The Civil War Chronicle: The Only Day-by-Day Portrait of America's Tragic Conflict as Told by Soldiers, Journalists, Politicians, Farmers, Nurses, Slaves, and Other Eyewitnesses

The Civil War Chronicle: The Only Day-by-Day Portrait of America's Tragic Conflict as Told by Soldiers, Journalists, Politicians, Farmers, Nurses, Slaves, and Other Eyewitnesses

Hardcover(Illustrations: 125)

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The Civil War Chronicle 3 out of 5 based on 0 ratings. 1 reviews.
Guest More than 1 year ago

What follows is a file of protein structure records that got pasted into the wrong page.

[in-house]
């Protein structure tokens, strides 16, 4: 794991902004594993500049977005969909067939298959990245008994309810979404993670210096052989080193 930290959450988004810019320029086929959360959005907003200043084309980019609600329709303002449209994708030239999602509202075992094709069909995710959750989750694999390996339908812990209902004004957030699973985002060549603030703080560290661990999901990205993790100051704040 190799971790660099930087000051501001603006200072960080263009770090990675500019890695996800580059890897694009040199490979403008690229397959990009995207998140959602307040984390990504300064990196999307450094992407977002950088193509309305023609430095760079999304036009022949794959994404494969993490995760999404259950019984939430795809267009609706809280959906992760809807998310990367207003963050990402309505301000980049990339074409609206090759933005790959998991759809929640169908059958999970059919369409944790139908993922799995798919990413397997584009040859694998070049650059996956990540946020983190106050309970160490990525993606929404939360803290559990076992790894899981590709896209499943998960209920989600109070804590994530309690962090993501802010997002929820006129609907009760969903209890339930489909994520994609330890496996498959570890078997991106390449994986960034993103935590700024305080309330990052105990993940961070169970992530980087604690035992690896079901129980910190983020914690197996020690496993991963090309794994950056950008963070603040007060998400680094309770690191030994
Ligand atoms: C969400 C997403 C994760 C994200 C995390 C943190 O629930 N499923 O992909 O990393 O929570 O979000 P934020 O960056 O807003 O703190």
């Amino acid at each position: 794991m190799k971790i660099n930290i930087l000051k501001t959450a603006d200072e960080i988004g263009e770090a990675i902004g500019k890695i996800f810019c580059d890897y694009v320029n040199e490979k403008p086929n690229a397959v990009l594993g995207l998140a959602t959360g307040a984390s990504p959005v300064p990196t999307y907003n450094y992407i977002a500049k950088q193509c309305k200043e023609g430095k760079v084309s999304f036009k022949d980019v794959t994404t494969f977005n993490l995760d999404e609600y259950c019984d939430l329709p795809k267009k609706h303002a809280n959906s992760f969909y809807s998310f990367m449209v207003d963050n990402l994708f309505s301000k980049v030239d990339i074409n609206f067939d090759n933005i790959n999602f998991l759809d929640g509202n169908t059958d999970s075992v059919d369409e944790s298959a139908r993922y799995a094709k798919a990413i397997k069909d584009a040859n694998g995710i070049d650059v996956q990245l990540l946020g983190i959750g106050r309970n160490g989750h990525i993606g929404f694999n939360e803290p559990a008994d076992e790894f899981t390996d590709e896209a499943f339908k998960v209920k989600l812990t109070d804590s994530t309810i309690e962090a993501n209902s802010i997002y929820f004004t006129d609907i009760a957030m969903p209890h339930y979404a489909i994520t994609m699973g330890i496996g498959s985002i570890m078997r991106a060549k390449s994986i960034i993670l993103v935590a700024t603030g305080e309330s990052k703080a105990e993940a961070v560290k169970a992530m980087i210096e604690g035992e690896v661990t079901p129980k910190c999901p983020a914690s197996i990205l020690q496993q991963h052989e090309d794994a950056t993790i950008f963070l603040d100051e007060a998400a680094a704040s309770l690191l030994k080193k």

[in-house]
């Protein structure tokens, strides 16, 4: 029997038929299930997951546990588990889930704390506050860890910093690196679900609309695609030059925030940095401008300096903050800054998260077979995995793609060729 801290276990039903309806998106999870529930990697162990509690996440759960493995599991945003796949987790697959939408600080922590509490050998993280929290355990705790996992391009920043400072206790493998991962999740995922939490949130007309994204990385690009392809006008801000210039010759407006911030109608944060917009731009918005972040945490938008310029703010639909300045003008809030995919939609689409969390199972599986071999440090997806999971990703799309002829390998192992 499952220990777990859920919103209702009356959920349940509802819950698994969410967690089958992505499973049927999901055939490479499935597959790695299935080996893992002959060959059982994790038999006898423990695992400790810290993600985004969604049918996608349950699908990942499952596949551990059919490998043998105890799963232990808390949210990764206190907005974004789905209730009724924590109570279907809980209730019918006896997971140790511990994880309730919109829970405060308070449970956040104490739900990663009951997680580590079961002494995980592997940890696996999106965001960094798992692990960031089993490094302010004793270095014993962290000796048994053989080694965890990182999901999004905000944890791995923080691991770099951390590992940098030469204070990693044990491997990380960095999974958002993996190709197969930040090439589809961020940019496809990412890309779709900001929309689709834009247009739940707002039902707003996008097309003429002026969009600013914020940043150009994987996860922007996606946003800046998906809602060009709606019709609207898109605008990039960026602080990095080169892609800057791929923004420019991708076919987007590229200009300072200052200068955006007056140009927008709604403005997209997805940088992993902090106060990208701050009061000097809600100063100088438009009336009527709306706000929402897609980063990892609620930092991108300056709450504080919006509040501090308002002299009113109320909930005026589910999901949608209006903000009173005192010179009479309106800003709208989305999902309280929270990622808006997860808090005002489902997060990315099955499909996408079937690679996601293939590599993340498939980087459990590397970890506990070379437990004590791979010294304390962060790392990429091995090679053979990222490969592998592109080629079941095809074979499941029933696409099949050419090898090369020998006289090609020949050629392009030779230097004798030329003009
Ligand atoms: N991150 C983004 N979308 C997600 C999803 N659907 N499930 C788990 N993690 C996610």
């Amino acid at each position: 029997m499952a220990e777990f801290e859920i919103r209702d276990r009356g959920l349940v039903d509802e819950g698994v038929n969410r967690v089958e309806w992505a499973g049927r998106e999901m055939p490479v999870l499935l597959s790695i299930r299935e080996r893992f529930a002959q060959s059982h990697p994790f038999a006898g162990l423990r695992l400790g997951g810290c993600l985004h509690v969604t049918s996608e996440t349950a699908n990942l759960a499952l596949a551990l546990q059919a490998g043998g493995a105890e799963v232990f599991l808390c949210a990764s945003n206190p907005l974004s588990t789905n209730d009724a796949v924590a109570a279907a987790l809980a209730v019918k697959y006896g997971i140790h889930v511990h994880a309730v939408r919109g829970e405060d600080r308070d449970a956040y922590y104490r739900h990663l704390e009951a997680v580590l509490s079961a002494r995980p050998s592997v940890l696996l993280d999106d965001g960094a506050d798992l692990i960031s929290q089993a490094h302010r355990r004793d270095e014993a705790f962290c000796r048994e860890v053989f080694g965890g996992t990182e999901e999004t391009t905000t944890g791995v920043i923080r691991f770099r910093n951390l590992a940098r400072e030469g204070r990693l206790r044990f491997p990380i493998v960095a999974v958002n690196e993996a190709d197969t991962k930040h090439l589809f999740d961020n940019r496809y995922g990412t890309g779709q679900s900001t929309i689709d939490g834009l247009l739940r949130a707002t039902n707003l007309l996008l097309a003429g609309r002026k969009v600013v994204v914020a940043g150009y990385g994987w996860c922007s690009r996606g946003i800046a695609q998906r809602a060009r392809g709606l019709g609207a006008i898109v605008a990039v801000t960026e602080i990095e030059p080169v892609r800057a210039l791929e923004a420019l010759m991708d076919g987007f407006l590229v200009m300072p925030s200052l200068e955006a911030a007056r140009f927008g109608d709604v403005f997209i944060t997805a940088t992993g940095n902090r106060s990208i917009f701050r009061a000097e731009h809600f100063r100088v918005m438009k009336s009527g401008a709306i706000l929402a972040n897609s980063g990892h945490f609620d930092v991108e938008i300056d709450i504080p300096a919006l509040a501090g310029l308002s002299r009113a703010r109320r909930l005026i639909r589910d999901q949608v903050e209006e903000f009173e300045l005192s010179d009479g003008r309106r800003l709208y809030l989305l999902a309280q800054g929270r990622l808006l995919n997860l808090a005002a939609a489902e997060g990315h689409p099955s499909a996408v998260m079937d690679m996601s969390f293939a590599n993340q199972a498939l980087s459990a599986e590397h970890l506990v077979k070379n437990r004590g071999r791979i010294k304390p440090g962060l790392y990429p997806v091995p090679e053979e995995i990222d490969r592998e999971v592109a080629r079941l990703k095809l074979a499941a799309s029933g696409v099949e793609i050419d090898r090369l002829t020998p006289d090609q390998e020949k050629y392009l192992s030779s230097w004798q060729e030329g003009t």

I have a few problems with his book, which is a collection of old photographs and sketches and letters, reports and other original source material organized in a day-by-day format and with a short commentary for putting each of the original sources in context. The photographs sketches are very nice and contain some that I hadn't seen before (and some old favorites such as the landscape after Hood blew up his ammunition train when abandoning Atlanta). The source material is good when it deals with the politics and the home front, nicely including Baltimore riots, New York draft riots, currency legislation and Grant's Jew order, banning them from his theater of operations. The lacking part to the book is its treatment of military operations. Major battles are reduced to operations reports or letters home about 2/3 of a page long, there are no maps and the day-by-day format eliminates continuity. One is merely left with account after account of regiments being crushed and (in the commentary) casualty figures without any understanding of why operations occurred where and when they did. Worse, the commentary is full of errors. E.P. Alexander is identified as 'Lee's chief of artillery'. Lincoln made T.S.C. Lowe chief of army aeronautics after meeting him on June 11, 1863 after which he resigned in May 1863. The Union ironclad Carondelet is identified as wooden-hulled. The Confederate ram Albemarle is said to have 'survived the mission, but it was so badly damaged that repairs could not be completed before war's end,' on page 404, but then on page 467, we read of the Union raid that destroyed it. Get this book if you want some contemporary flavor to add while you are reading a good general history of the civil war.